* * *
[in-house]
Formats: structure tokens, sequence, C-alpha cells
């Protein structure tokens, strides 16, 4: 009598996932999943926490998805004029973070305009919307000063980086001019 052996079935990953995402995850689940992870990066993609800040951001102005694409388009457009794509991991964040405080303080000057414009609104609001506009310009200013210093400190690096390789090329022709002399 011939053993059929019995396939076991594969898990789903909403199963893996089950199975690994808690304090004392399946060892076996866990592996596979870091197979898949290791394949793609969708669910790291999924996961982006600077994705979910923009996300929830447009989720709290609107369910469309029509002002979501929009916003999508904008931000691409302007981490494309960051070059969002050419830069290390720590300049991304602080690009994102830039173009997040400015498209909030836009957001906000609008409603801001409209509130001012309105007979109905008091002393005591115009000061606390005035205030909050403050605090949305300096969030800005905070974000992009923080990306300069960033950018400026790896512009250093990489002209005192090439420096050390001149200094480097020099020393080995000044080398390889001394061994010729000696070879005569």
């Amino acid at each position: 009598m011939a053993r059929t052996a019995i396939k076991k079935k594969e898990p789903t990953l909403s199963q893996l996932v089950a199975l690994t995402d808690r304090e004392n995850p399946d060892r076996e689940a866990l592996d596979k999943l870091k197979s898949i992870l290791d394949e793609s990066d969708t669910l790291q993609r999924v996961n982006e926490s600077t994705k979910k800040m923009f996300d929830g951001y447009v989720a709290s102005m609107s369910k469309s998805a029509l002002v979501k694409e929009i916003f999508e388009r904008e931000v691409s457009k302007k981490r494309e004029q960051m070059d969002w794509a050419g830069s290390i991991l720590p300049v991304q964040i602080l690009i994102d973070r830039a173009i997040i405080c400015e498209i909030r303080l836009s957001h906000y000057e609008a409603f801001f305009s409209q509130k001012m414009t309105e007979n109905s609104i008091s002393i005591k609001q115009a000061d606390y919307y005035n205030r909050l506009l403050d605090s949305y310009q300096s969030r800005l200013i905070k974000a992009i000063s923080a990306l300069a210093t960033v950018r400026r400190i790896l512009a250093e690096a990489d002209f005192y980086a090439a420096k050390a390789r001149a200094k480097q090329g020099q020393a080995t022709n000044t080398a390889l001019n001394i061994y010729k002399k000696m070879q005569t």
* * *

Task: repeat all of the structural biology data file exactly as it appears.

[in-house]
Formats: structure tokens, sequence, C-alpha cells
């Protein structure tokens, strides 16, 4: 009598996932999943926490998805004029973070305009919307000063980086001019 052996079935990953995402995850689940992870990066993609800040951001102005694409388009457009794509991991964040405080303080000057414009609104609001506009310009200013210093400190690096390789090329022709002399 011939053993059929019995396939076991594969898990789903909403199963893996089950199975690994808690304090004392399946060892076996866990592996596979870091197979898949290791394949793609969708669910790291999924996961982006600077994705979910923009996300929830447009989720709290609107369910469309029509002002979501929009916003999508904008931000691409302007981490494309960051070059969002050419830069290390720590300049991304602080690009994102830039173009997040400015498209909030836009957001906000609008409603801001409209509130001012309105007979109905008091002393005591115009000061606390005035205030909050403050605090949305300096969030800005905070974000992009923080990306300069960033950018400026790896512009250093990489002209005192090439420096050390001149200094480097020099020393080995000044080398390889001394061994010729000696070879005569």
């Amino acid at each position: 009598m011939a053993r059929t052996a019995i396939k076991k079935k594969e898990p789903t990953l909403s199963q893996l996932v089950a199975l690994t995402d808690r304090e004392n995850p399946d060892r076996e689940a866990l592996d596979k999943l870091k197979s898949i992870l290791d394949e793609s990066d969708t669910l790291q993609r999924v996961n982006e926490s600077t994705k979910k800040m923009f996300d929830g951001y447009v989720a709290s102005m609107s369910k469309s998805a029509l002002v979501k694409e929009i916003f999508e388009r904008e931000v691409s457009k302007k981490r494309e004029q960051m070059d969002w794509a050419g830069s290390i991991l720590p300049v991304q964040i602080l690009i994102d973070r830039a173009i997040i405080c400015e498209i909030r303080l836009s957001h906000y000057e609008a409603f801001f305009s409209q509130k001012m414009t309105e007979n109905s609104i008091s002393i005591k609001q115009a000061d606390y919307y005035n205030r909050l506009l403050d605090s949305y310009q300096s969030r800005l200013i905070k974000a992009i000063s923080a990306l300069a210093t960033v950018r400026r400190i790896l512009a250093e690096a990489d002209f005192y980086a090439a420096k050390a390789r001149a200094k480097q090329g020099q020393a080995t022709n000044t080398a390889l001019n001394i061994y010729k002399k000696m070879q005569t």